Today proved just how fickle, and even devastating, the Apple rumor mill can be. This is doubly true when the rumors come from someone with a reliable track record. Such was the case early this afternoon, when Mark Gurman (and Ian King) of Bloomberg reported that Apple will be moving away from Intel’s processors as soon as 2020. It touched off a firestorm of coverage and speculation, and also caused Intel’s stock to fall 6.4% by 3:30 PM Eastern today. Ouch.
However, when we look at this story as the dust starts to settle, it may not be quite as dramatic as some first thought.
This really shouldn’t surprise anyone in tech who is paying attention
We may not know exactly how things will shake out or what form platform evolutions at Apple will take, but they have been coming for a while now. This journey may have officially started when Apple acquired PA Semi back in 2008, but you can draw a pretty straight line back to the release of the A4 Processor in 2010 in the original iPad and the iPhone 4.
It has been a slow and steady build since, as the A Series has gotten progressively more flexible and powerful. Now we have the A11, which is capable of impressive multitasking and can handle processor-intensive apps with relative ease. It is also quite power efficient, considering all its capability. If Apple keeps on developing at its current pace, then there is no reason to believe that they can’t produce a chip capable of powering a MacBook in two years.
In case you haven’t been paying attention, Apple has already started putting their silicon in their recent laptops. They added the T1 chip running a variant of watchOS to power the Touch Bar in the current gen MacBook Pro. I would expect to see the W2 wireless chip very soon, as well. In other words, replacing the main processor is just the logical next step.
Apple has an unique and interesting opportunity
Apple isn’t the only company in mobile making their own customized silicon anymore, as both Samsung and Google are doing the same. However, it has been clear by the numbers and specs that Apple still has a significant edge in the mobile chip space. The A11 literally lapped the field when it was released, and the A11X should improve on that when we (hopefully) see it in June. The fact that Apple is the only company that has such tight control of both their OS and hardware certainly doesn’t hurt, either.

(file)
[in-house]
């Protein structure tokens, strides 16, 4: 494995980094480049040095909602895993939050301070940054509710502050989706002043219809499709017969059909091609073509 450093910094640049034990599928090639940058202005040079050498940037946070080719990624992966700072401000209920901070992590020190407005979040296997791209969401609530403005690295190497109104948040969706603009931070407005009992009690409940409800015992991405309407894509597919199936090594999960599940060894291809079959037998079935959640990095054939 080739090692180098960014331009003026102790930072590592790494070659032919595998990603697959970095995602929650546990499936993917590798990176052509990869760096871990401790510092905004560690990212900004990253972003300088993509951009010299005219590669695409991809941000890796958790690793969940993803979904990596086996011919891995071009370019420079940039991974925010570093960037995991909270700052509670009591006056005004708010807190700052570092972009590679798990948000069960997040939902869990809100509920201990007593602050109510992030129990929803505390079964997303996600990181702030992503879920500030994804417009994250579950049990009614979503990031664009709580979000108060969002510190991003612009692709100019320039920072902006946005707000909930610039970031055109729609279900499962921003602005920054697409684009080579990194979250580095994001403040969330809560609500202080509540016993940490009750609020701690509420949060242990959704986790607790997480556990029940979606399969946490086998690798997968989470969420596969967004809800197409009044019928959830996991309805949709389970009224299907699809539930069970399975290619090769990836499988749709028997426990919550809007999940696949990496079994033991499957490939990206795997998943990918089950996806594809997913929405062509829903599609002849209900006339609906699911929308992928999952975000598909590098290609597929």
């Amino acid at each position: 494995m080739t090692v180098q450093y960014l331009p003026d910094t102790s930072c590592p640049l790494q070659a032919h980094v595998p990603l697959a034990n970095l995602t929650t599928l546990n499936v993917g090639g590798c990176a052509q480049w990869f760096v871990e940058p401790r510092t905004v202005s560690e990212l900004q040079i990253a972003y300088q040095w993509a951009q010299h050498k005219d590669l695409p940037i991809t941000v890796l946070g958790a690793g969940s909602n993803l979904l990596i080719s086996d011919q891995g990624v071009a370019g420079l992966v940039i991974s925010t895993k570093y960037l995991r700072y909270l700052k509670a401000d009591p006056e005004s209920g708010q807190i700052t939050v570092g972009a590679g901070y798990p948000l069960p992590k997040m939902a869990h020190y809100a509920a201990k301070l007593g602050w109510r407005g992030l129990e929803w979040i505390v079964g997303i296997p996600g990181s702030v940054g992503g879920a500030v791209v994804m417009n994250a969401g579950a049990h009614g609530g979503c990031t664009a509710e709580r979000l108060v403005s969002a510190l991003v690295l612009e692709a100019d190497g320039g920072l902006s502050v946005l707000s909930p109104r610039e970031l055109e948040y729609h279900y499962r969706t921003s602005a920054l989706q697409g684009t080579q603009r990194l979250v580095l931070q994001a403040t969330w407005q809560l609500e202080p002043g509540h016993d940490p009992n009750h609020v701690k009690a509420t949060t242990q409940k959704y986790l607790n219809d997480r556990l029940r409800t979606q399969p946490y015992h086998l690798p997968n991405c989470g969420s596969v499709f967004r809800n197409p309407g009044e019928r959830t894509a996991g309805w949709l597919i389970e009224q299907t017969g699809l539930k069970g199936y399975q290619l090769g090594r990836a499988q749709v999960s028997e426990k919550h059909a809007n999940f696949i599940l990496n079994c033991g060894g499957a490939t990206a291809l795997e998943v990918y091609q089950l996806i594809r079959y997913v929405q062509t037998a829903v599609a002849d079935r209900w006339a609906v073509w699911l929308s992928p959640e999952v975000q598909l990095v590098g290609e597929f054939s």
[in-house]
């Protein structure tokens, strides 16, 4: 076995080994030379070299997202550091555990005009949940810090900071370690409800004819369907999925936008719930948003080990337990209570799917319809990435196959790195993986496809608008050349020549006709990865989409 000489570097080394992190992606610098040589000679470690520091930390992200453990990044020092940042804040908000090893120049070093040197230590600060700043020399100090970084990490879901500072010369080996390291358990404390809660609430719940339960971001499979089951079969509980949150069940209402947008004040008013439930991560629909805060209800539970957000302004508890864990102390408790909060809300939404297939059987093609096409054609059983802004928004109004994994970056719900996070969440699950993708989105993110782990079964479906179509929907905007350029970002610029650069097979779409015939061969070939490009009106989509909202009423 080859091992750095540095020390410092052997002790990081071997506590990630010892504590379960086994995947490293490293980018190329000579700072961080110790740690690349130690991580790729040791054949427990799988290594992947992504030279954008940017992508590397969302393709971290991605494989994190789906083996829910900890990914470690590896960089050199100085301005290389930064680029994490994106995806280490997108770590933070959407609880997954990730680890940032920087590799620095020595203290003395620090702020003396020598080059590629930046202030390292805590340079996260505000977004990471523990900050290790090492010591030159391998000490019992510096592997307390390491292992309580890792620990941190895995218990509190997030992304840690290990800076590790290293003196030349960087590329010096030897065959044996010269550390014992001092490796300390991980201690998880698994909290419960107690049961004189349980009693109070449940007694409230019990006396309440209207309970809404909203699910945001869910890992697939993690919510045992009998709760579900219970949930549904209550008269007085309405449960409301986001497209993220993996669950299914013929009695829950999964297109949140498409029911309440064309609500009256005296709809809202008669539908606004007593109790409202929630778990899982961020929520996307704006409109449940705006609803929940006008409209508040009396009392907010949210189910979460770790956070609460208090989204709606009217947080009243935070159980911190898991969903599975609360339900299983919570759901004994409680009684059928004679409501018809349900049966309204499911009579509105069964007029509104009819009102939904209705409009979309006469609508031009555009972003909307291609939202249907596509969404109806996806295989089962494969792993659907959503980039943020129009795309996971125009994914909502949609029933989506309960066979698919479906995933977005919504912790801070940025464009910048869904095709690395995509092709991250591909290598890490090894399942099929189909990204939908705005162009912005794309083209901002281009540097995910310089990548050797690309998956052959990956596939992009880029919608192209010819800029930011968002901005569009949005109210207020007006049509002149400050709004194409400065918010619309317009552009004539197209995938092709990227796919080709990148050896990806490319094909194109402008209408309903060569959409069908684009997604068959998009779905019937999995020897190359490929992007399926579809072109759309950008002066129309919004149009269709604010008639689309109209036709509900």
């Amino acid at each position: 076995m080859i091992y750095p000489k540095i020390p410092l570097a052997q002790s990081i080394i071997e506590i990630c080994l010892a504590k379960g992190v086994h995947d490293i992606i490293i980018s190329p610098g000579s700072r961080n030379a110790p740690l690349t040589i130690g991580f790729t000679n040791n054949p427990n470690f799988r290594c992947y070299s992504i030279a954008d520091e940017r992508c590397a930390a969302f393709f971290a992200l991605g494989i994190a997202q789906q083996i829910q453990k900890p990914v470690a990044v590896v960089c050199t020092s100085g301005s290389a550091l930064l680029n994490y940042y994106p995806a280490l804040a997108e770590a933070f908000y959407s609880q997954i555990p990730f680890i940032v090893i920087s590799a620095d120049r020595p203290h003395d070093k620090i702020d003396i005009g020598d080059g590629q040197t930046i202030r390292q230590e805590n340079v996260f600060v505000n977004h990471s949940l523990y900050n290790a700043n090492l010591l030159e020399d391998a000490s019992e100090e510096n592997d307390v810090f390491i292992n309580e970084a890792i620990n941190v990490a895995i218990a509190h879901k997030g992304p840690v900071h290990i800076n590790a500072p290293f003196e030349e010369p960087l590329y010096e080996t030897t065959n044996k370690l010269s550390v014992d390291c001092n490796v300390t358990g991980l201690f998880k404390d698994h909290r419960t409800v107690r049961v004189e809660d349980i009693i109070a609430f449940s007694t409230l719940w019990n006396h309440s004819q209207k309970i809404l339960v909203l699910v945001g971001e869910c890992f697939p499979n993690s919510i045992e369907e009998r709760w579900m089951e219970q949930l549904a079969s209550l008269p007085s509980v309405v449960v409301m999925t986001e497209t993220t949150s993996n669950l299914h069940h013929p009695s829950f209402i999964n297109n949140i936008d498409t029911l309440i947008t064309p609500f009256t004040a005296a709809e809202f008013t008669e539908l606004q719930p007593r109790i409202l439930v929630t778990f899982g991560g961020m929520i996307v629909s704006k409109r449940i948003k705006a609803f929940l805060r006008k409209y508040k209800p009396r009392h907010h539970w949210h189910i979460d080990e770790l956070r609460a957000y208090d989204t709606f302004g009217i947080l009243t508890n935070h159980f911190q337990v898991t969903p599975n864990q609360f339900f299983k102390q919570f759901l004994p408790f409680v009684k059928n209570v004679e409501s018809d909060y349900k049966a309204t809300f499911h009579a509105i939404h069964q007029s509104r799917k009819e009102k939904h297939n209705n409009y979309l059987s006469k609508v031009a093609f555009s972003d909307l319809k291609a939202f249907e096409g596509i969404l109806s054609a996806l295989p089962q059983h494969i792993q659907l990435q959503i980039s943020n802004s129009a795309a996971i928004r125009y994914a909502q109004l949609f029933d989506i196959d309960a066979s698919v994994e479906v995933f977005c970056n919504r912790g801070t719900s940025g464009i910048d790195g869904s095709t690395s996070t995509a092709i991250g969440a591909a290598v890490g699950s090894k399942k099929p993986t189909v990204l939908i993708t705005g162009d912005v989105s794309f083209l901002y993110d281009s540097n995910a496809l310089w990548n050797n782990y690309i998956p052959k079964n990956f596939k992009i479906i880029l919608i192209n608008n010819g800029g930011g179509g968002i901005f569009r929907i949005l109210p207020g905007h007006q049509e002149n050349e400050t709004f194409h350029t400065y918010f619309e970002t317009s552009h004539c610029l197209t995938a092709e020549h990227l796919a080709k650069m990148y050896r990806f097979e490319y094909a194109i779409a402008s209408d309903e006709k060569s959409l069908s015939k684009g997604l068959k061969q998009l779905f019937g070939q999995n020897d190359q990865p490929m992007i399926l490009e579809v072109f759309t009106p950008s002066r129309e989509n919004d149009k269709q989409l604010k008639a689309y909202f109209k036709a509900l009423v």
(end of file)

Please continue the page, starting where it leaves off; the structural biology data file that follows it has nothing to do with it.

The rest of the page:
While Apple has legitimate competition in the mobile chip space, they have a wide-open opportunity in conventional computing. No one else in the desktop and laptop space has the opportunity that Apple does to control the entire technology stack, top to bottom. While their partnership with Intel was a marriage of convenience that has served them well for 13 years, the opportunity has to be too good to pass up. When you look at the situation from this perspective, why wouldn’t Apple make this move?
Convergence is in the air
It was also Mark Gurman who reported late last year that Apple has a secret program called Marzipan that is focused on bringing iOS and macOS closer together. Supposedly we could start to see elements of this program as early as this year. Eventually, it should allow developers to create one app for not only all iOS variants and devices, but also macOS.